“Tens of millions of Americans living in desperation today would receive absolutely no financial help from this proposal,” Sanders said in a statement Friday. “That is not acceptable.”
Currently, 12 percent of adults report that their households do not have enough to eat, and 40 percent of children live in households that either cannot afford enough food or are behind on rent, according to analysis of census data by the Center on Budget and Policy Priorities. Rates of financial hardship are higher among households of color, and 49 percent of Black households reported that it was somewhat or very difficult to pay for household expenses in recent weeks. That’s nearly twice the rate of white households and a reflection of longstanding inequities in employment, education and housing.
The $908 billion compromise does contain several of the relief priorities for which Democrats have been pushing. The legislation would temporarily extend emergency unemployment benefits until March with a $300 weekly bonus, preventing millions of households from falling off a fiscal cliff. The package also contains $160 billion in badly needed funding for state, local and tribal governments, which have struggled to maintain services and tax revenue through the pandemic.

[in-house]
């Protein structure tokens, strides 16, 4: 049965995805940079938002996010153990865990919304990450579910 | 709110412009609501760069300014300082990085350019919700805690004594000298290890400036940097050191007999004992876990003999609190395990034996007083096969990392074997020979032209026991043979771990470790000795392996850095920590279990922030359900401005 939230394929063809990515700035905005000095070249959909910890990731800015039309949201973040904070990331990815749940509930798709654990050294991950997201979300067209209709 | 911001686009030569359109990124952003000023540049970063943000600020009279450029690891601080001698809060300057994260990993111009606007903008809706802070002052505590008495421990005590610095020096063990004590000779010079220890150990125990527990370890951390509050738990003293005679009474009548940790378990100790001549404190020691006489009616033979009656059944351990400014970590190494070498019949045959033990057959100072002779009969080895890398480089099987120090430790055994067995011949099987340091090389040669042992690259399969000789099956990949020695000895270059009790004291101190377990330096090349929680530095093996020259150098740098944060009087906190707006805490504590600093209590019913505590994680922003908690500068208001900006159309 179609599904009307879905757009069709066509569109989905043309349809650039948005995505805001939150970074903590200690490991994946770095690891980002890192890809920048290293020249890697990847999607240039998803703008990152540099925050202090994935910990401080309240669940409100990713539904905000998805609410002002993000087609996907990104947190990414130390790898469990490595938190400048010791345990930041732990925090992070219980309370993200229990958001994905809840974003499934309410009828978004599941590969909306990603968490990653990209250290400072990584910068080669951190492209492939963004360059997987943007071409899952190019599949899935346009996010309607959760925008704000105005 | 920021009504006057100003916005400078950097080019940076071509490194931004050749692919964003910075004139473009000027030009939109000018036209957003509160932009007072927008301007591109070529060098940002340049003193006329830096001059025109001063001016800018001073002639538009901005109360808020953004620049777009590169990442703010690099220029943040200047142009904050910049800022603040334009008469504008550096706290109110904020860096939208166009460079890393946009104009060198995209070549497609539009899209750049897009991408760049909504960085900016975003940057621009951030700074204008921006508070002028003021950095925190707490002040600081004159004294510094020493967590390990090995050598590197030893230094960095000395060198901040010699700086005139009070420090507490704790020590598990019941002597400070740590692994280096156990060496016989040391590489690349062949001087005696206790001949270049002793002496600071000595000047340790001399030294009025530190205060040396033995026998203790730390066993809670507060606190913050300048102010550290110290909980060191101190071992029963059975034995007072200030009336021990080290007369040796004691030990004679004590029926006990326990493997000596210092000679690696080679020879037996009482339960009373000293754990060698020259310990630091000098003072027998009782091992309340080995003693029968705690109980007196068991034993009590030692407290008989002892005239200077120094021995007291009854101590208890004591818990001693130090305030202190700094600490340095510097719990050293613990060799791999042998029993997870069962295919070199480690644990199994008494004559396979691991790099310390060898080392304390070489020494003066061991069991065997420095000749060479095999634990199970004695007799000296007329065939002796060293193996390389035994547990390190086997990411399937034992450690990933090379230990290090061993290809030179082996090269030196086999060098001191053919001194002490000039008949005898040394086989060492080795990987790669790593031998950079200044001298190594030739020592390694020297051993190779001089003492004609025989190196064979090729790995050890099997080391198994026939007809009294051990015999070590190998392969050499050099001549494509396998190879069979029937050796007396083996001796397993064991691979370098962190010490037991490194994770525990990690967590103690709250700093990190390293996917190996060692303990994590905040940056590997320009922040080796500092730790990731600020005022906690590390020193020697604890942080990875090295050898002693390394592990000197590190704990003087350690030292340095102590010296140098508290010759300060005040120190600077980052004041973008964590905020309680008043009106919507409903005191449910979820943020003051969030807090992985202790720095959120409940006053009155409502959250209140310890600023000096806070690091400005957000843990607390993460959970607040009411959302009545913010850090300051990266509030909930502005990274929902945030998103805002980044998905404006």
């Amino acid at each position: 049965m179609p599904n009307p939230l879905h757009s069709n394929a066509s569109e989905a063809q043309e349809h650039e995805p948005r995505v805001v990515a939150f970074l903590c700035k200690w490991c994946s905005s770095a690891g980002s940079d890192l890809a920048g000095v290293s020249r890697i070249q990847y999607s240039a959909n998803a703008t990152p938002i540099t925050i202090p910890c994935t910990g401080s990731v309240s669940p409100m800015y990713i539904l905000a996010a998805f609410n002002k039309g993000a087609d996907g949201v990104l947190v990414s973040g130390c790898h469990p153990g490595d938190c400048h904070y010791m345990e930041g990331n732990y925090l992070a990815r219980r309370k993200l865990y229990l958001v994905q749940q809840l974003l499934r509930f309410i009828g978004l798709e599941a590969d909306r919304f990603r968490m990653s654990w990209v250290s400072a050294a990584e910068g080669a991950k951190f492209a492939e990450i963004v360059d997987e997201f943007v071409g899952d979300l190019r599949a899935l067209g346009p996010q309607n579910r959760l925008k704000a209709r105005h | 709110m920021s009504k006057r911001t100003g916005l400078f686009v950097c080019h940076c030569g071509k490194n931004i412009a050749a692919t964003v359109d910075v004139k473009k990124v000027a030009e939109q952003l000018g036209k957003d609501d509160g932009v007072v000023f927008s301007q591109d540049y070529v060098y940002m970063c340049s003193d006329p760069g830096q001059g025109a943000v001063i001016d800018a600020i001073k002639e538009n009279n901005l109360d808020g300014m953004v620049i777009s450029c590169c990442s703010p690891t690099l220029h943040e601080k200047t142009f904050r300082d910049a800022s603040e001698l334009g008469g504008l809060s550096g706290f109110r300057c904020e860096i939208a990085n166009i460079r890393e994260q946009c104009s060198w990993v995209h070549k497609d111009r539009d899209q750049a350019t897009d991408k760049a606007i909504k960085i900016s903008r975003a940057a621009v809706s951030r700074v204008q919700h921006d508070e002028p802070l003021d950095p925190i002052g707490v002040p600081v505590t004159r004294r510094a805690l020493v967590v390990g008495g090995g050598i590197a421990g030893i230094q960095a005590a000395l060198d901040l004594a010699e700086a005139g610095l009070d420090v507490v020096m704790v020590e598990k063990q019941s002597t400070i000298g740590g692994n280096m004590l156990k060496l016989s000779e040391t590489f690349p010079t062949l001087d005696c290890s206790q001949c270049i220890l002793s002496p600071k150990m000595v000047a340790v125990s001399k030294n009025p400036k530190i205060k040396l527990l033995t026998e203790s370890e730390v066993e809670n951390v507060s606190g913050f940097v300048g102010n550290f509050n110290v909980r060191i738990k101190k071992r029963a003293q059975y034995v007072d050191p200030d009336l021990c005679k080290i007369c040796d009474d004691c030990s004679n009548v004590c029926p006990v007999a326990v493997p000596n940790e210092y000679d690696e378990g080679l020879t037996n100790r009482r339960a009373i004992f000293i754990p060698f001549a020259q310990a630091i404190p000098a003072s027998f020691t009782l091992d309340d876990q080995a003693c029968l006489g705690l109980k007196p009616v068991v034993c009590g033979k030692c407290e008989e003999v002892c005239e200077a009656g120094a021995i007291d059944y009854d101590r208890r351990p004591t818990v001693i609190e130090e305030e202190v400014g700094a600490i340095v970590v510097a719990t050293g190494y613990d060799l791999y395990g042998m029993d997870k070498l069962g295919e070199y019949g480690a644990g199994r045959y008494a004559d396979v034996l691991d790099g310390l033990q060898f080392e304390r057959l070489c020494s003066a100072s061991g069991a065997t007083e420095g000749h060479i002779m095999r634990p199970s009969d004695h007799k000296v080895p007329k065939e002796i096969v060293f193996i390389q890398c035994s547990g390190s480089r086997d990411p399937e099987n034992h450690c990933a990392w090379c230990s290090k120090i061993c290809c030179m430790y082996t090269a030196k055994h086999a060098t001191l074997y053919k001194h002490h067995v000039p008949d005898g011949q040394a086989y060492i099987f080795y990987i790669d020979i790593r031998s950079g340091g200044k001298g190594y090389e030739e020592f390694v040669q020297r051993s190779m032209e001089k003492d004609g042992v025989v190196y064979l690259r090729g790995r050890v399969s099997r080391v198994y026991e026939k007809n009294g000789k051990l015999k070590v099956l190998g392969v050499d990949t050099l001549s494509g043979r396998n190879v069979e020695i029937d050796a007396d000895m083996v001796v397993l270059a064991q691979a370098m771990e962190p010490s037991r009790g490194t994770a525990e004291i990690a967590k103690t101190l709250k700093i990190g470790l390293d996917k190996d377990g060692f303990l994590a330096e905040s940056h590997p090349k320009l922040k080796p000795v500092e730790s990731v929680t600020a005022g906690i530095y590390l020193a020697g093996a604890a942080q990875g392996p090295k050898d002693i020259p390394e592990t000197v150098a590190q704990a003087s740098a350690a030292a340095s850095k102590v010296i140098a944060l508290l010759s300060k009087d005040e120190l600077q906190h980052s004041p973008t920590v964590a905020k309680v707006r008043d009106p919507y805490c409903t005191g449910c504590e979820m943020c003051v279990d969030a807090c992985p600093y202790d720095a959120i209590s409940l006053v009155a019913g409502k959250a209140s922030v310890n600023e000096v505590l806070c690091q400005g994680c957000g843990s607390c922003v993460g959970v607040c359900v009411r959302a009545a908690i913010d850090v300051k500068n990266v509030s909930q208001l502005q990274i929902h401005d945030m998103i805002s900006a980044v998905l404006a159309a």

“Cities and states are going to use these funds to keep people in their homes and that’s a really important critical resource, but Congress and the incoming Biden administration need to make it a top priority to come back after the New Year and work on a real, comprehensive bill,” Saadian said. “This can’t be the end-all be-all of COVID relief, it’s just not enough.”
The compromise package contains $25 billion for housing assistance for renters, but the National Low Income Housing Coalition says at least $100 billion is ultimately needed to combat a housing crisis that is only growing during the pandemic. Nearly 19 million low-income renter households were already cost-burdened before the pandemic hit, and now millions of people have lost jobs and other forms of income.